To access and communicate the hazard posed by lead in floor dust in residential houses and schools, Cephed took 75 floor dust wipe samples from 23 buildings, including five schools buildings, two  hospital buildings, and 16 residential homes from Kathmandu, Lalitpur, and Bhaktpur districts. The results were very shocking. 

One or more samples from five out of five schools contained high levels of lead, with about 77 percent (17 out of 22 school samples) from classroom floor dust samples contained hazardous levels lead and even 23 percent (five out of 22 school samples) contained dangerous levels of lead. Furthermore, all samples taken at two hospital buildings were found to have low levels of lead contamination. Similarly, one or more samples from six out of 16 (38 percent) of residential homes contained high levels of lead with about 13 percent (six out of 47 residential house samples) of floor dust samples containing hazardous levels lead. 

Another recent study in 2014 by Dr KD Mehta and his team  from the BP Koirala Institute of Health Sciences in Dharan found that Nepali school-age children had elevated levels of lead in their blood with significant correlation between elevated levels of lead in blood in children coming from houses with chipped paint. This clearly established the fact that leaded paints produced, imported, marketed, and used in Nepal are increasingly the source of lead contamination in the blood among Nepali children. This requires immediate attention and corrective measures. 

The same study evaluated blood lead levels among 304 primary school-going children in Kathmandu Metropolitan City, which revealed that 73 percent of children had detectable blood lead levels; 66 percent had lead blood levels higher than 5µg/dl (the Centers for Disease Control recommended value), and 55 percent levels higher that 10 µg/dl (the WHO recommended value). Blood lead levels were significantly higher in children living in homes with chipped wall paint.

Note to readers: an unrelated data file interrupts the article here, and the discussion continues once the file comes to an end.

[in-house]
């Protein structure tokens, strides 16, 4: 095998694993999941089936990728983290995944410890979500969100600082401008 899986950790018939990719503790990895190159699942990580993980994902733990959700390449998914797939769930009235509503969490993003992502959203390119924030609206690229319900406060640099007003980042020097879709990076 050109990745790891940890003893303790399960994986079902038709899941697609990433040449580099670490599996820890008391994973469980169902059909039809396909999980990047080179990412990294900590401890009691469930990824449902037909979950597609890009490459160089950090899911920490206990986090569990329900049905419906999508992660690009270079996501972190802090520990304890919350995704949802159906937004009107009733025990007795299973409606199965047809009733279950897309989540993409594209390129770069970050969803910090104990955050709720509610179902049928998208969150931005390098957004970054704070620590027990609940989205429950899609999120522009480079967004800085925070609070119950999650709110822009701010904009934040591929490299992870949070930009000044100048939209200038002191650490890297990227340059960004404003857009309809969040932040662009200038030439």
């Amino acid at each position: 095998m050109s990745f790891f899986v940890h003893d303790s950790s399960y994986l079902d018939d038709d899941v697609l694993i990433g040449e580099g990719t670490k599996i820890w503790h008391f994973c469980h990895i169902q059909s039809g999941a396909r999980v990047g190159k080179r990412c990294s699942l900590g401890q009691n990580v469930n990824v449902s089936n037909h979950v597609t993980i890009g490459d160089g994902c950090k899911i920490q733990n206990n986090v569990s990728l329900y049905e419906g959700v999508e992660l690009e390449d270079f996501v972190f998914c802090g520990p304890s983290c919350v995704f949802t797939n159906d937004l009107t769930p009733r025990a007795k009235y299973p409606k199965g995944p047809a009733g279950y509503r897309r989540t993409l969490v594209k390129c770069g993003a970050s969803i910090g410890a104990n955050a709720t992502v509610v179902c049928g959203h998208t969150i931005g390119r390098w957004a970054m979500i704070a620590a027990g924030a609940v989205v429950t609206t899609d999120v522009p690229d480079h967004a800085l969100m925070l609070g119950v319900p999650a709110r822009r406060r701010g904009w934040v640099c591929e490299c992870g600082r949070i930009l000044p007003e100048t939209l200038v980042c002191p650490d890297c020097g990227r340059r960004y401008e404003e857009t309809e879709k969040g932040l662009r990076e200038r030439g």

Taking action

In order to protect children’s health from lead exposure contained in paints and in dust, the report made several recommendations to be adopted and effectively implemented. The government and government agencies should immediately take measures banning the manufacture, importation, distribution, sale, and use of household paint products with lead levels that constitute a health hazard, and take decisions along a Green Public Procurement Policy. The paint industry, Nepali paint manufacturers associations and chamber of commerce organisations should discontinue the use of lead as driers or pigments and for other purposes in paint formulation and shift to non-lead substitutes. 

Furthermore, the Department of Education, Ministry of Education, and school organisations like Pabson and N-Pabson should require material safety data sheets and labels indicating lead content when purchasing paints and toys and make a mandatory circular or notification to all schools and colleges in both public and private sectors to only use non-leaded paints. Consumers too should ask for unleaded paints for safer homes and patronise businesses that sell unleaded paints while giving children regular blood level check-ups. 

Advertising agencies, media houses and celebrities need to understand the dangers of lead in paint for children, asking paint clients about the ingredients they use before advertising and avoid supporting paints containing lead at levels dangerous to children.

Sah is executive director and an environment scientist at the Center for Public Health and Environmental Development (Cephed)